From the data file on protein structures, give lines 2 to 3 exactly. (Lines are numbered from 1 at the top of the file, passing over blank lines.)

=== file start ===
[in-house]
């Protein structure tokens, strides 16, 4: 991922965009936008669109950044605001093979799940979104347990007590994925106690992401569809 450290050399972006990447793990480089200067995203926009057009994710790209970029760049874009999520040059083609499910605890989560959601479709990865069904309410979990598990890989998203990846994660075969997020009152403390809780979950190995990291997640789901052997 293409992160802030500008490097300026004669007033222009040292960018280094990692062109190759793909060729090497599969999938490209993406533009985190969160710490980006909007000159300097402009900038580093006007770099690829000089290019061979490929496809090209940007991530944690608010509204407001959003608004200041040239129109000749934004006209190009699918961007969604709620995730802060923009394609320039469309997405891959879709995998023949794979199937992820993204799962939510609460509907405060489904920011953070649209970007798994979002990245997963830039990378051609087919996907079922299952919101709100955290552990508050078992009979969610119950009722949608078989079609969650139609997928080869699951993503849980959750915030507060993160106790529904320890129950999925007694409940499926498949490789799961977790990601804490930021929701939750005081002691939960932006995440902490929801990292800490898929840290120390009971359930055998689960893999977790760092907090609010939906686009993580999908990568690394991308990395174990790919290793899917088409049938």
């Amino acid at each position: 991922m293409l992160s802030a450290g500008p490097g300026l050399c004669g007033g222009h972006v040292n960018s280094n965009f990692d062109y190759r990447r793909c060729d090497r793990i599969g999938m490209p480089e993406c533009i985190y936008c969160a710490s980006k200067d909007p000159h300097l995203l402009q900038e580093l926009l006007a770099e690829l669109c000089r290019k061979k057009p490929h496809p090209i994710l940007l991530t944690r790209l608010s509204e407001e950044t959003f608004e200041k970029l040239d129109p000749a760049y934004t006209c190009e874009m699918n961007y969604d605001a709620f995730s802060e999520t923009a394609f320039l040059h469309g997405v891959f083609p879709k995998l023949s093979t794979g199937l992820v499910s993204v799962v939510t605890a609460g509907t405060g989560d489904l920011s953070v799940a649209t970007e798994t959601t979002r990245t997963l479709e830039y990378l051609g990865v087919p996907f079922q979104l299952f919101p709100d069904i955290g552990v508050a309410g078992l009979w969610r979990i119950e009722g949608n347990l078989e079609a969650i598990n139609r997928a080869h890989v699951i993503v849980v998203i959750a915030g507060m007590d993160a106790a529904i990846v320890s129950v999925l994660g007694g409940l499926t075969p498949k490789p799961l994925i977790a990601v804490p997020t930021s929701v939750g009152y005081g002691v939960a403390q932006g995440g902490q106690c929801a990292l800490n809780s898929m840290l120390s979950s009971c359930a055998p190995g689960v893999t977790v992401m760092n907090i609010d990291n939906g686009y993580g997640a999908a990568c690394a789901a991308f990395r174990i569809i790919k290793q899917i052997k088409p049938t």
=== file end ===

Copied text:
């Protein structure tokens, strides 16, 4: 991922965009936008669109950044605001093979799940979104347990007590994925106690992401569809 450290050399972006990447793990480089200067995203926009057009994710790209970029760049874009999520040059083609499910605890989560959601479709990865069904309410979990598990890989998203990846994660075969997020009152403390809780979950190995990291997640789901052997 293409992160802030500008490097300026004669007033222009040292960018280094990692062109190759793909060729090497599969999938490209993406533009985190969160710490980006909007000159300097402009900038580093006007770099690829000089290019061979490929496809090209940007991530944690608010509204407001959003608004200041040239129109000749934004006209190009699918961007969604709620995730802060923009394609320039469309997405891959879709995998023949794979199937992820993204799962939510609460509907405060489904920011953070649209970007798994979002990245997963830039990378051609087919996907079922299952919101709100955290552990508050078992009979969610119950009722949608078989079609969650139609997928080869699951993503849980959750915030507060993160106790529904320890129950999925007694409940499926498949490789799961977790990601804490930021929701939750005081002691939960932006995440902490929801990292800490898929840290120390009971359930055998689960893999977790760092907090609010939906686009993580999908990568690394991308990395174990790919290793899917088409049938």
């Amino acid at each position: 991922m293409l992160s802030a450290g500008p490097g300026l050399c004669g007033g222009h972006v040292n960018s280094n965009f990692d062109y190759r990447r793909c060729d090497r793990i599969g999938m490209p480089e993406c533009i985190y936008c969160a710490s980006k200067d909007p000159h300097l995203l402009q900038e580093l926009l006007a770099e690829l669109c000089r290019k061979k057009p490929h496809p090209i994710l940007l991530t944690r790209l608010s509204e407001e950044t959003f608004e200041k970029l040239d129109p000749a760049y934004t006209c190009e874009m699918n961007y969604d605001a709620f995730s802060e999520t923009a394609f320039l040059h469309g997405v891959f083609p879709k995998l023949s093979t794979g199937l992820v499910s993204v799962v939510t605890a609460g509907t405060g989560d489904l920011s953070v799940a649209t970007e798994t959601t979002r990245t997963l479709e830039y990378l051609g990865v087919p996907f079922q979104l299952f919101p709100d069904i955290g552990v508050a309410g078992l009979w969610r979990i119950e009722g949608n347990l078989e079609a969650i598990n139609r997928a080869h890989v699951i993503v849980v998203i959750a915030g507060m007590d993160a106790a529904i990846v320890s129950v999925l994660g007694g409940l499926t075969p498949k490789p799961l994925i977790a990601v804490p997020t930021s929701v939750g009152y005081g002691v939960a403390q932006g995440g902490q106690c929801a990292l800490n809780s898929m840290l120390s979950s009971c359930a055998p190995g689960v893999t977790v992401m760092n907090i609010d990291n939906g686009y993580g997640a999908a990568c690394a789901a991308f990395r174990i569809i790919k290793q899917i052997k088409p049938t």